- 4 tbsp all-purpose flour
- 1/2 cup green peppers chopped
- 1 cup yellow onion chopped
- 2 stalks, celery chopped
- 1 teaspoon olive oil to saute the veggies
- 3 garlic cloves, minced
- 1/2 tablespoon Creole Seasoning I used Tony Chachere
- 1 teaspoon thyme
- 1 tablespoon worcestershire sauce
- salt and pepper to taste
- 2 bay leaves
- Stir and cover. Lower heat and simmer for 20 minutes.
- Open the pot and strain the shells from the broth using a strainer. Set the broth aside.
- Add the olive oil and butter to a skillet on medium-high heat. Once it melts add the flour.
- Continue to whisk until the roux turns peanut butter brown (or your desired shade of brown). It should turn brown within a few minutes of whisking. Watch it closely so that it doesn't burn. A peanut butter brown roux will take 5-6 minutes of stirring. A deep brown roux (as shown in the photos of this recipe) will take you 10 minutes or more. Set the roux aside to cool.
- Add the green peppers, celery, and onions to the Dutch Oven on medium-high heat with a teaspoon of olive oil. Stir and cook for 2-3 minutes until the veggies are soft.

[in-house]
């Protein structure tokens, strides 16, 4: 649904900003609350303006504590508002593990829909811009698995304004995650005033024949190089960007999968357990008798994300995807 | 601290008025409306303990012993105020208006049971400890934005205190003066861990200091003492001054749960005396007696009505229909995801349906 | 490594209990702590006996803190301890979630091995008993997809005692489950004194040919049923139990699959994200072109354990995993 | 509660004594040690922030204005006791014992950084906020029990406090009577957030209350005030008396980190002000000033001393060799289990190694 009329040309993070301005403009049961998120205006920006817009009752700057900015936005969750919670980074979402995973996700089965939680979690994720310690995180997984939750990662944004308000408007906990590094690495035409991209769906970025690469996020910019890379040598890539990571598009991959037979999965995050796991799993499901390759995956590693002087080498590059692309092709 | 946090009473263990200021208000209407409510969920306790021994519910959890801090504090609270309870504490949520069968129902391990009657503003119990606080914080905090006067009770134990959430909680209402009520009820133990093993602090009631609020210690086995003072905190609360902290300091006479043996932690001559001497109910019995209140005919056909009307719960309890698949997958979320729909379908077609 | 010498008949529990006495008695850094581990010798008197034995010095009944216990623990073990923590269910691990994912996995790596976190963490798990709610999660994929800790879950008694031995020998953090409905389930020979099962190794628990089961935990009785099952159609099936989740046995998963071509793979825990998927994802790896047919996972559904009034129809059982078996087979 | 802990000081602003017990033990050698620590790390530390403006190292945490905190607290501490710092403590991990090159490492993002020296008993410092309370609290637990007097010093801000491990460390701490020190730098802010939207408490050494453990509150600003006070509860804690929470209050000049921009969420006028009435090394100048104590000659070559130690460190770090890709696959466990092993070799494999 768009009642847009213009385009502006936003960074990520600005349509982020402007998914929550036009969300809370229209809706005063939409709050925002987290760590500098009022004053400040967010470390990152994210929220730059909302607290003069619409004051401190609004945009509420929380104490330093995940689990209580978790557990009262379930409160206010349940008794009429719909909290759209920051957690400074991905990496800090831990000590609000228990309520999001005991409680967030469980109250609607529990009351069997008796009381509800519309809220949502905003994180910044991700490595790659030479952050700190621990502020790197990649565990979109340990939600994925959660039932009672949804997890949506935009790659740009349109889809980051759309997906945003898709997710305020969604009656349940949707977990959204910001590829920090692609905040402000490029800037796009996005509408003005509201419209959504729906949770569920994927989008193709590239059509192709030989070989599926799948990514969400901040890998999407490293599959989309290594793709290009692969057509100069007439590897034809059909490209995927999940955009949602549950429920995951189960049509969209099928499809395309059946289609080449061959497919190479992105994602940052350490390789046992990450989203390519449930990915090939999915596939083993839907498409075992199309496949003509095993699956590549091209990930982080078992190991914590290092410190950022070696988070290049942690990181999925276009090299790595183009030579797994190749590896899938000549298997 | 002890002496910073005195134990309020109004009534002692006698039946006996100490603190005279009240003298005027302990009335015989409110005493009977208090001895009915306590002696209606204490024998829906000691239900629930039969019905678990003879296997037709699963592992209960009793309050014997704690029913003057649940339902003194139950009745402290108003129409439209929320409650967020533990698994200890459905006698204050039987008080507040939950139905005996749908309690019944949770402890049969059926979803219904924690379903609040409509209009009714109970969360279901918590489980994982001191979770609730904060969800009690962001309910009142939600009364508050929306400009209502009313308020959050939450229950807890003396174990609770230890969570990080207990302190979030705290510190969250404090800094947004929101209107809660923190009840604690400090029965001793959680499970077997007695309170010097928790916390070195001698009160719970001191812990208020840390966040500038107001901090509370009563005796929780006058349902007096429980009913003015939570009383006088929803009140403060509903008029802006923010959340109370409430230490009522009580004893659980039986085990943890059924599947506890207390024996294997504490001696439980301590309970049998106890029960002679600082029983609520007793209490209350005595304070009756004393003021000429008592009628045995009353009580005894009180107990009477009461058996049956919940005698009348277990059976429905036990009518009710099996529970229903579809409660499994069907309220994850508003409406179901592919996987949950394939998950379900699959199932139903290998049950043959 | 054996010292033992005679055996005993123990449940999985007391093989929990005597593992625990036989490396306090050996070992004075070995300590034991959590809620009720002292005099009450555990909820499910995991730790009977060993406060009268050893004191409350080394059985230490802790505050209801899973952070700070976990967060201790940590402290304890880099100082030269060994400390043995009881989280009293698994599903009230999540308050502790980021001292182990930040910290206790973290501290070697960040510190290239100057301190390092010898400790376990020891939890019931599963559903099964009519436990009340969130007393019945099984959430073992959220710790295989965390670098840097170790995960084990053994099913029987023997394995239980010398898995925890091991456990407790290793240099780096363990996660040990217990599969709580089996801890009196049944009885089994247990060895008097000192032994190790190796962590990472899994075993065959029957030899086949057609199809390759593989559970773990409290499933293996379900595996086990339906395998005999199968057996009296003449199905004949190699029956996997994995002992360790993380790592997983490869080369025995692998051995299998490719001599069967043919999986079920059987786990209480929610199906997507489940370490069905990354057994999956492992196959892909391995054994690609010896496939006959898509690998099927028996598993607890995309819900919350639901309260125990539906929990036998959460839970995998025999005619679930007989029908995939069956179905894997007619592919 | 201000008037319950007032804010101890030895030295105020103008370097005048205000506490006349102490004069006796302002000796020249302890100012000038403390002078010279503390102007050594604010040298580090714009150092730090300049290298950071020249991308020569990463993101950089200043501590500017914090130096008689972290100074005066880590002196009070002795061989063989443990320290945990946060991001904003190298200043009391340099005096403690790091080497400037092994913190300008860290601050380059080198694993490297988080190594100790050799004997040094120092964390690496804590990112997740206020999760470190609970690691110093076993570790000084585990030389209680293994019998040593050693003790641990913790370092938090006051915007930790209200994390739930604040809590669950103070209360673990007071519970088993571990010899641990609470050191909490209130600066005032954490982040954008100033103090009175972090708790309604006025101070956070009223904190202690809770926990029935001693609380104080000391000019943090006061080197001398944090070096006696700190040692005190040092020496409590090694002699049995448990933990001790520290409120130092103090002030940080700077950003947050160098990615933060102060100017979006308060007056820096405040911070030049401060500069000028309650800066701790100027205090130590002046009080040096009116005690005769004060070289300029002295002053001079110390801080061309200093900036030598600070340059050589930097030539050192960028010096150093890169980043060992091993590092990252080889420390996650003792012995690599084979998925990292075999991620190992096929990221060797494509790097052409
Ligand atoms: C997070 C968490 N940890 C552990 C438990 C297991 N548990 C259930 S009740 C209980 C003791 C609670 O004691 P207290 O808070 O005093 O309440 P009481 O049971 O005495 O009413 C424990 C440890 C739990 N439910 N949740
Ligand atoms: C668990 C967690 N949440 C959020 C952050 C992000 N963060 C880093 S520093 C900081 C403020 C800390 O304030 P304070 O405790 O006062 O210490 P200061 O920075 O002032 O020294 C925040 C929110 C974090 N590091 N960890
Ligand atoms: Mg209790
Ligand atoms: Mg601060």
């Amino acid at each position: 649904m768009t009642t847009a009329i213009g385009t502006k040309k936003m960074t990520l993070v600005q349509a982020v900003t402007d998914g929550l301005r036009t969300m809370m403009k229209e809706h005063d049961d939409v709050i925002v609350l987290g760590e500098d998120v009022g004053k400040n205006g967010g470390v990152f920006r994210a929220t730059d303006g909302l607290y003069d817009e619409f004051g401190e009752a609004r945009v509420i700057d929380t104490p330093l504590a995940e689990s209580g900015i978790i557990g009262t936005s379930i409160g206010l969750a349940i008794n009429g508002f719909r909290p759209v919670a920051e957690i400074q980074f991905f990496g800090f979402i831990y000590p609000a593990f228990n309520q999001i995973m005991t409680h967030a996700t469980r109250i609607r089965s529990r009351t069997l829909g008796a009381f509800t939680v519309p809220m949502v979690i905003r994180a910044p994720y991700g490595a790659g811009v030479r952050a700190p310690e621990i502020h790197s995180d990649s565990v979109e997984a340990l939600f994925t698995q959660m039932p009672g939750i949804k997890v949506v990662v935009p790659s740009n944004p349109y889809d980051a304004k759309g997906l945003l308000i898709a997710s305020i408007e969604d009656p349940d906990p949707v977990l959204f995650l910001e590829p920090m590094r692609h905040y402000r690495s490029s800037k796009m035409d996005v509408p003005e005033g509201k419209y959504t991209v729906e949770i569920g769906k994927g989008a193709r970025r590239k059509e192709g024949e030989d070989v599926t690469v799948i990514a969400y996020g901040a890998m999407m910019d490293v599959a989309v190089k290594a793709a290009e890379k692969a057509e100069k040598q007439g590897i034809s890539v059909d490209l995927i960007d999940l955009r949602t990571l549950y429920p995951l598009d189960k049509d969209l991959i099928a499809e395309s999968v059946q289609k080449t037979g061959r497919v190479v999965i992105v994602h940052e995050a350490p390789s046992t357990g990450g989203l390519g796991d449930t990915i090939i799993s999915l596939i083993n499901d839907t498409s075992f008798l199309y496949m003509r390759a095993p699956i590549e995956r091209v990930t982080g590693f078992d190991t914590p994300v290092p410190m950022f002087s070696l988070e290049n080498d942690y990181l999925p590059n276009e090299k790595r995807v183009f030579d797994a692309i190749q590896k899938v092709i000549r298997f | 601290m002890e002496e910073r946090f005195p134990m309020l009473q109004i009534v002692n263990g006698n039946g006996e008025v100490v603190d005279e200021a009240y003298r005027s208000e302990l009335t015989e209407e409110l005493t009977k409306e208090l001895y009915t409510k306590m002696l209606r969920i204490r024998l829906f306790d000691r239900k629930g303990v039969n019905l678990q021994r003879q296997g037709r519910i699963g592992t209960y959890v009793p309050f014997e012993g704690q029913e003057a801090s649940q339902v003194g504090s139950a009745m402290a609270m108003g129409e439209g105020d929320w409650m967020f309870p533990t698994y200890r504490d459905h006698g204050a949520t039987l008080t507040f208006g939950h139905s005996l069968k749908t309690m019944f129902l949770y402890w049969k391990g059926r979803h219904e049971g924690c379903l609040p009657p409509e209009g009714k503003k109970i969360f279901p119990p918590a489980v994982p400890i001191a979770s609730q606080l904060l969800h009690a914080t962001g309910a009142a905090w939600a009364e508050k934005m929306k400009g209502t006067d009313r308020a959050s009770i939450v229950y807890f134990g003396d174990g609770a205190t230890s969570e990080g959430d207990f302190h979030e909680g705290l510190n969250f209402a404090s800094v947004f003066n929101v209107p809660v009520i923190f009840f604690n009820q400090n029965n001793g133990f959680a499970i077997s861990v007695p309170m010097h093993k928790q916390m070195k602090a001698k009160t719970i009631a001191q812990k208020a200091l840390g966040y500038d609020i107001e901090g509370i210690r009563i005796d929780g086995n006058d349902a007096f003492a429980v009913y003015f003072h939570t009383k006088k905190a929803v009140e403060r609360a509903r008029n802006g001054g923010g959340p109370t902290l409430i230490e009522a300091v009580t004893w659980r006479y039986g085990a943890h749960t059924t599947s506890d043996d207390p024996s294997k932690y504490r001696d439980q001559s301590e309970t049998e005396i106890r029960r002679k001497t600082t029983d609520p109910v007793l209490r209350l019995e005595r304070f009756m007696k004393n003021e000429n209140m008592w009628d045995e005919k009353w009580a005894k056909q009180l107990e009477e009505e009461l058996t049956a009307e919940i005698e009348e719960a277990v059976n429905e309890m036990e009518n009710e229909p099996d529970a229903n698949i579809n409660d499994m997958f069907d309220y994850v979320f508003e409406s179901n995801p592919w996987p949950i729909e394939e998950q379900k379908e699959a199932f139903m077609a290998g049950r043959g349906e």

- Add the roux and garli to the pot and stir. Saute for 1-2 minutes.
- Add all of the seasonings, 2 cups of the seafood broth, and Worcestershire sauce to the pot.
- Stir and cover. Reduce the heat and simmer for 15 minutes.
- Open the pot and add the shrimp. Cook for 3-4 minutes until the shrimp has turned pink. Remove the bay leaves and remove the pot from heat. Serve with white rice.
- The use of Better than Bouillon Seafood Base is optional, but it gives the stock more flavor.
- When making the roux, if the oil and flour mixture is thick, add more oil.
- Instead of using a combination of butter and oil for the roux, you can use all butter if you wish.
- You can purchase seafood stock as opposed to making your own, if you can find it in stores.
- Whether tomatoes are used or not in Louisiana cooking is always a source of debate. Most Cajun recipes do not include tomatoes during the cooking process. A lot of Creole recipes use tomatoes. You can decide what will work best for you.